# millis() problem

The code below is a very cut down version of a sketch I'm working on which is working as it stands, but it needs more doing to it.

It concerns a refrigeration compressor (Relay_5 on Pin 9) which is controlled by a Thermostat (Pin 2, normally open, closed for compressor operation).

I need to arrange millis() delays so that the compressor avoids a hot starts, under the following circumstances:

1: When the compressor switches OFF after a period of operation, it mustn't be allowed to start again until a period of 5 minutes (300000 milliseconds) has passed, to allow the pressure to dissipate.

2: If there is a short power cut of a few seconds for example, the compressor may have been operating at the time, so on reset of the Arduino, there should be a 5 minute delay before the compressor is allowed to start.

I know there are numerous millis() examples on the internet, and I've studied most of them over Christmas but I'm not much further forward. It's a very difficult concept for a novice to get to grips with, not least because in my case the time count must start at the switch off of the compressor, rather than the start of the Arduino (at least in situation 1).

This sketch doesn't include my attempts to put together a delay as despite many evenings of study, I haven't been able to put together anything that compiles, let alone works.

So could someone spell out please, in baby steps suitable for a novice, how to implement the two delays needed to stop the compressor from starting when there may be too much pressure for a safe start? Thanks.

``````const int RELAY_ON = 0;
const int RELAY_OFF = 1;

const int RELAY_5 = 9;  // Digital I/O pin number 9 - Relay 5 - Compressor

const int Programmable_Thermostat = 2;  // Digital I/O pin 2 - closed for heat demand

void setup()         /****** SETUP: RUNS ONCE ******/
{
// Initialize Pins so relays are inactive at reset
digitalWrite(RELAY_5, RELAY_OFF);  // Initialize Relay Pins so relays are inactive at reset

// THEN set pins as outputs
pinMode(RELAY_5, OUTPUT);  // set Relay Pin as output

pinMode(2, INPUT_PULLUP); // enable internal pullup resistor on Pin 2 - Programmable Thermostat

}          //--(end setup )---

void loop() {  /****** LOOP: RUNS CONSTANTLY ******/
{
digitalWrite(RELAY_5, RELAY_ON);  // set Compressor ON

}    else   {
digitalWrite(RELAY_5, RELAY_OFF);  // set Compressor OFF

}
}

//--(end main loop )---

//*********( THE END )***********
``````

Here's how you might do a POR delay. You should be able to use the concepts to implement the other timing you want...

``````#define POR_DELAY   300000L

uint8_t
bFlags;
#define POR_FLAG    0b00000001

unsigned long
ulPORDelayTimer;

void setup()
{
// put your setup code here, to run once:
ulPORDelayTimer = millis();
bFlags = 0;
}

void loop()
{
// put your main code here, to run repeatedly:
if( !(bFlags & POR_FLAG) )
{
if( (millis() - ulPORDelayTimer) >= POR_DELAY )
bFlags |= POR_FLAG;
}
else
{
//use additional flags and timer/millis to check for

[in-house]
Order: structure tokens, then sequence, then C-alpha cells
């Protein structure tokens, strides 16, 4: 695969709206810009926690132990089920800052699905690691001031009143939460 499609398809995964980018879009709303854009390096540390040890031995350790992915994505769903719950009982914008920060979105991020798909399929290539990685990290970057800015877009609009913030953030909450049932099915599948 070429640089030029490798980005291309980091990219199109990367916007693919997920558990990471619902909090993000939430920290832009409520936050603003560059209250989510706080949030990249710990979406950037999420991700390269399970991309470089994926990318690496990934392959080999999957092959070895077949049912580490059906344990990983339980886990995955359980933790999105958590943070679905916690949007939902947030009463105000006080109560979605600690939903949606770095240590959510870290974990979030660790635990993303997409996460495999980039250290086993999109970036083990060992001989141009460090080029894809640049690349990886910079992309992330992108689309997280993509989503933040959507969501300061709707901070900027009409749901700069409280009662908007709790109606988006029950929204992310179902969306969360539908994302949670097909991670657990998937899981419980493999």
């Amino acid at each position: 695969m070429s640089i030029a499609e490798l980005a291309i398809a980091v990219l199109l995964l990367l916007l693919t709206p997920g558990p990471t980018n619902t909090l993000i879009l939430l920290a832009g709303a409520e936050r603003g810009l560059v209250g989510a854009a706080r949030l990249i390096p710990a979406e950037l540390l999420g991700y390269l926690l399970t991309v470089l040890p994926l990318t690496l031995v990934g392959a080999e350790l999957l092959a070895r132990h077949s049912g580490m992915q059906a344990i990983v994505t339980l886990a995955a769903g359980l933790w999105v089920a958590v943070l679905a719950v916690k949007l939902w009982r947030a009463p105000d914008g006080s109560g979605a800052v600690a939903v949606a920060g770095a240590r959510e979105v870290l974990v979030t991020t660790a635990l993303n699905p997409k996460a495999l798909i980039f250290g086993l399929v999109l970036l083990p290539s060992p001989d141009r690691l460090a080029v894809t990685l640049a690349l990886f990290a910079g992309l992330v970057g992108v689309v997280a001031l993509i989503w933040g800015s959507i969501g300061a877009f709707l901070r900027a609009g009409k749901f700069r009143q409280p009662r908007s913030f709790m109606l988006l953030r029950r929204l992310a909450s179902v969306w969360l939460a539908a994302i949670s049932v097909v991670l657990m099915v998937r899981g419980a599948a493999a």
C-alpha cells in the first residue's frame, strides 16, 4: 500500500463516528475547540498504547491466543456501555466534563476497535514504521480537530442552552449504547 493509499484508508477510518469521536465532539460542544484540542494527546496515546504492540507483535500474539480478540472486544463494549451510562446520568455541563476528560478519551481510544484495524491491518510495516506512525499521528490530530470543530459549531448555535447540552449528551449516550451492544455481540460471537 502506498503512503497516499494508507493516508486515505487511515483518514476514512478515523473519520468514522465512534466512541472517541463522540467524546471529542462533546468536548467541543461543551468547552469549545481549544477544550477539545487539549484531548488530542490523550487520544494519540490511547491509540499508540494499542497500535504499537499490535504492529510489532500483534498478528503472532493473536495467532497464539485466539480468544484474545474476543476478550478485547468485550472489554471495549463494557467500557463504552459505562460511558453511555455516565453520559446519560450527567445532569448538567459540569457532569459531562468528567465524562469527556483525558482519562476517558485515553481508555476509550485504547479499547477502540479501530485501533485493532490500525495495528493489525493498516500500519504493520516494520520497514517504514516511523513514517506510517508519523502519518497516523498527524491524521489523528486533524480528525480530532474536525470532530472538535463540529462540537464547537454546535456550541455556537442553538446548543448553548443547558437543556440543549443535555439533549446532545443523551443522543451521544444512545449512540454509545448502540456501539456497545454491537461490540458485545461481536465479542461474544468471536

//off-on timing etc
digitalWrite(RELAY_5, RELAY_ON);  // set Compressor ON
else
digitalWrite(RELAY_5, RELAY_OFF);  // set Compressor OFF

}//else

}//loop
``````

SpikeUK2564:
2: If there is a short power cut of a few seconds for example, the compressor may have been operating at the time, so on reset of the Arduino, there should be a 5 minute delay before the compressor is allowed to start.

So the Arduino is also subject to the power outage, correct? The solution to this is to write the compressor state to EEPROM. EEPROM is non-volatile so it will maintain the data you wrote after a power outage. In setup(), you will read the EEPROM and determine whether the delay is necessary depending on the value. You can get information on the EEPROM library here:

Some boards (e.g. MKR, Zero) don't have EEPROM but you will usually be able to find a library that provides the same functionality using the flash memory.

You also need to handle the situation where the compressor had recently stopped before the short power outage. The most simple solution is to wait the 5 minutes before writing to EEPROM that the compressor is in the "safe to turn on" state. The downside to this approach is that if the compressor had been off for 4 minutes, then a power outage occurred, on restart the code would delay an additional 5 minutes, resulting in a longer than necessary delay. If that's an issue, you could periodically write the time since the compressor was turned off to EEPROM. You do need to be aware that the EEPROM is only rated for a certain number of writes (100000 in the case of the AVR boards like Uno, Mega, Leonardo, etc.). If your sketch is constantly writing to EEPROM, you will wear it out very quickly. So you would need to determine an appropriate frequency to write.

None of the above considers the length of the power outage. If the power was out for longer than 5 minutes, then no delay is necessary. If that's an issue, you could connect a battery powered RTC module to your Arduino, which you can query for the actual time at restart and compare that to the last timestamp data in the EEPROM.

I have a similar issue with a DIY oxygen concentrator system. It has a mechanical unloader valve on the pressure switch. So if there is a power outage while the compressor is running, the compressor is pressurized and it can't start once the power comes back on. I've been meaning to replace the mechanical unloader with a normally open solenoid valve, but I haven't gotten my hands on a solenoid rated for that pressure yet.

SpikeUK2564:
I need to arrange millis() delays so that the compressor avoids a hot starts, under the following circumstances:

1: When the compressor switches OFF after a period of operation, it mustn't be allowed to start again until a period of 5 minutes (300000 milliseconds) has passed, to allow the pressure to dissipate.

2: If there is a short power cut of a few seconds for example, the compressor may have been operating at the time, so on reset of the Arduino, there should be a 5 minute delay before the compressor is allowed to start.